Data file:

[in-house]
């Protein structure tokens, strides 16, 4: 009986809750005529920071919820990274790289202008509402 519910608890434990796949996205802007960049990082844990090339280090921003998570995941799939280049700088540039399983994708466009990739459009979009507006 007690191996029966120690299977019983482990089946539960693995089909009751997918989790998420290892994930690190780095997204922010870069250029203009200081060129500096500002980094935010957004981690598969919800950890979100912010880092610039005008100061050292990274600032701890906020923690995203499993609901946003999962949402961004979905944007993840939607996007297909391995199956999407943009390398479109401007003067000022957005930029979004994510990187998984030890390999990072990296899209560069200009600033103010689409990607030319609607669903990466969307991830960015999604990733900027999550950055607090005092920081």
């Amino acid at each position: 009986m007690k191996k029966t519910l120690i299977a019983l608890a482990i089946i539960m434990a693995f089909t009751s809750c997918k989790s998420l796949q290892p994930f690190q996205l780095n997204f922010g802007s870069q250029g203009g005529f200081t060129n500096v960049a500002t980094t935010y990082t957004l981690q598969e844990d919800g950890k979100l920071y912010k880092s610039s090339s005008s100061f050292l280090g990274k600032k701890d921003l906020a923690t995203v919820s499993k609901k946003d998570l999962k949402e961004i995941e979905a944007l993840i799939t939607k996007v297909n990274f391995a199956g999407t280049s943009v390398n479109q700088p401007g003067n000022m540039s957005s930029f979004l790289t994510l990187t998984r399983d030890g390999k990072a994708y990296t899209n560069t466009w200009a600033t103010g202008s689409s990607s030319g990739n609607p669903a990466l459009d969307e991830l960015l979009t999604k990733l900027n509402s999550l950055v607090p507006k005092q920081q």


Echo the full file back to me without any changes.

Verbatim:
[in-house]
């Protein structure tokens, strides 16, 4: 009986809750005529920071919820990274790289202008509402 519910608890434990796949996205802007960049990082844990090339280090921003998570995941799939280049700088540039399983994708466009990739459009979009507006 007690191996029966120690299977019983482990089946539960693995089909009751997918989790998420290892994930690190780095997204922010870069250029203009200081060129500096500002980094935010957004981690598969919800950890979100912010880092610039005008100061050292990274600032701890906020923690995203499993609901946003999962949402961004979905944007993840939607996007297909391995199956999407943009390398479109401007003067000022957005930029979004994510990187998984030890390999990072990296899209560069200009600033103010689409990607030319609607669903990466969307991830960015999604990733900027999550950055607090005092920081």
């Amino acid at each position: 009986m007690k191996k029966t519910l120690i299977a019983l608890a482990i089946i539960m434990a693995f089909t009751s809750c997918k989790s998420l796949q290892p994930f690190q996205l780095n997204f922010g802007s870069q250029g203009g005529f200081t060129n500096v960049a500002t980094t935010y990082t957004l981690q598969e844990d919800g950890k979100l920071y912010k880092s610039s090339s005008s100061f050292l280090g990274k600032k701890d921003l906020a923690t995203v919820s499993k609901k946003d998570l999962k949402e961004i995941e979905a944007l993840i799939t939607k996007v297909n990274f391995a199956g999407t280049s943009v390398n479109q700088p401007g003067n000022m540039s957005s930029f979004l790289t994510l990187t998984r399983d030890g390999k990072a994708y990296t899209n560069t466009w200009a600033t103010g202008s689409s990607s030319g990739n609607p669903a990466l459009d969307e991830l960015l979009t999604k990733l900027n509402s999550l950055v607090p507006k005092q920081q």